There was no significant difference observed for consumption pattern of milk and milk products (i.e., curd, paneer, lassi, butter milk, etc.) as consumption of these products was found in majority of individual for both anemic and non-anemic categories. The consumption pattern of sweets included in the diet of individuals also displayed almost the same pattern for both groups. On the contrary, results obtained on the basis of non-vegetarian diet consumption on daily basis revealed that 63.58% were non-anemic while 36.42% being anemic thus depicting the protective nature of non-vegetarian diet and thus the results were statistically significant at P < 0.05.

The population under study consumed tea in a great proportion in comparison with other beverages like coffee and fruit juice. Among non-anemic population, 68.63% had tea daily in comparison with the anemic individuals (31.37%) and the differences were found to be statistically significant (P < 0.05). Consumption of fruit juice was also uncommon in the studied population whether they belong to non-anemic or anemic group. Though, consumption of fruit juice in non-anemic groups was higher than anemic group, but there was no significant difference observed.

Overall, more than 60% of individuals residing in Garhwal consume fast food. There is no statistical significant difference found for the consumption pattern of fast food between non-anemic and anemic group. Consumption pattern of other food stuff like biscuits, rusk, and bakery products etc., was almost same in both the groups and statistically insignificant.

  Discussion Top

Worldwide, anemia is the most prevalent nutritional deficiency and 25% of the world's population suffers from some form of anemia.[11] In developing countries, it is increasing at an alarming rate. The most common nutrient deficiency, which gives rise to nutritional anemia is iron deficiency due to its inadequate intake in the diet.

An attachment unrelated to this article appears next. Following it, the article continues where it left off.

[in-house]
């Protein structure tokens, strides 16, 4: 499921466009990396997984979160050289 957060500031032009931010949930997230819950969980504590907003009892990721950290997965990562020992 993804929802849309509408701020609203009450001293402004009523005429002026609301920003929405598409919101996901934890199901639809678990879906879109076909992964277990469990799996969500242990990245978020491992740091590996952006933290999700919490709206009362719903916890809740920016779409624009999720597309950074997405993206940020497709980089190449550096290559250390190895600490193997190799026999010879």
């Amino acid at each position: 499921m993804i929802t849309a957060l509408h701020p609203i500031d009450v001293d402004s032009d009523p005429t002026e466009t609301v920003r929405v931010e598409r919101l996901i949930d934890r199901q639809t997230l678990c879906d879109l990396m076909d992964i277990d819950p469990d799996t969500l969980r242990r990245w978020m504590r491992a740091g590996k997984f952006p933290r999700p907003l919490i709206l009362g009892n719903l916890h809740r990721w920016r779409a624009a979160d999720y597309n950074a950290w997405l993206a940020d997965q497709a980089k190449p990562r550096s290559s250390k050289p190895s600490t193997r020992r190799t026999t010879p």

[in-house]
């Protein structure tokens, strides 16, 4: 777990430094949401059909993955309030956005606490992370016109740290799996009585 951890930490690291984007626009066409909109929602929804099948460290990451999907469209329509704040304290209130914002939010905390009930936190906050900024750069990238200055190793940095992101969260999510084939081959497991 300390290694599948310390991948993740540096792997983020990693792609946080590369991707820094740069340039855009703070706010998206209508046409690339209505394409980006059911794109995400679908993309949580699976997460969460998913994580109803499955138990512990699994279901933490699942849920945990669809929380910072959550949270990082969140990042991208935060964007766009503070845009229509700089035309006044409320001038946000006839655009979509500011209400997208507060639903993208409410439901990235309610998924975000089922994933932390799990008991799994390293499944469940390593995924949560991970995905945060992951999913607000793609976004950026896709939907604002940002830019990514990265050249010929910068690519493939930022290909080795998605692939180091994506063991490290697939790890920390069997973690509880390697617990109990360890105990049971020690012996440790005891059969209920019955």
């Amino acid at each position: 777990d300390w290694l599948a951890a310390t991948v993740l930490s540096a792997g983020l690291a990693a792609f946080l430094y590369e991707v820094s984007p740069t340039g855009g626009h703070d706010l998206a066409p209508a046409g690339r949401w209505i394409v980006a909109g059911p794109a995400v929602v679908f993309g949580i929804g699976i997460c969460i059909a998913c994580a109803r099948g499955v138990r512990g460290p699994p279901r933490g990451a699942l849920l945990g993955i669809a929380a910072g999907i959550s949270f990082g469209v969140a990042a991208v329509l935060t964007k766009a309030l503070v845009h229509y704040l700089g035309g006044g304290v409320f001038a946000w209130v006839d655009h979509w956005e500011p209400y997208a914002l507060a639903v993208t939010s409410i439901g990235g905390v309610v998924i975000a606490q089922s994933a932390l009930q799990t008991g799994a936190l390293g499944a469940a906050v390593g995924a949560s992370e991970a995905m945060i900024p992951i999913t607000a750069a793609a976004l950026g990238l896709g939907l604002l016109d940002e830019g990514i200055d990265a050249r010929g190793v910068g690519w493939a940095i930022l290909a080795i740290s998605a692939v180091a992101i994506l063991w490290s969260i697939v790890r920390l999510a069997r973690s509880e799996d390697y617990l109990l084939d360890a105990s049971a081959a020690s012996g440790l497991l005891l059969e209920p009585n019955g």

Publicly, available data for 187 countries were categorized into 20 different age groups for estimation of anemia between 1990 and 2010 and it was found that the prevalence of anemia was higher in females for most regions.[12] Different studies carried out in India, also point toward females being more vulnerable to anemia, as this gender biases are found among all castes, religion across all regions.[13],[14] Our study was also not an exception as the number of anemic females (38.08%) was found more as compared to males (26.70%).

The ubiquitous persistence of anemia and IDA along with the etiology are complex and multifactorial and in concordance with this fact our study also suggested that there are other multiple reasons for a person being anemic apart from nutrition.[15],[16] The overall proportion of anemia for this study was 34.22%, which is almost similar to the report of Global Data,[17] wherein the population having anemia is 39.86%.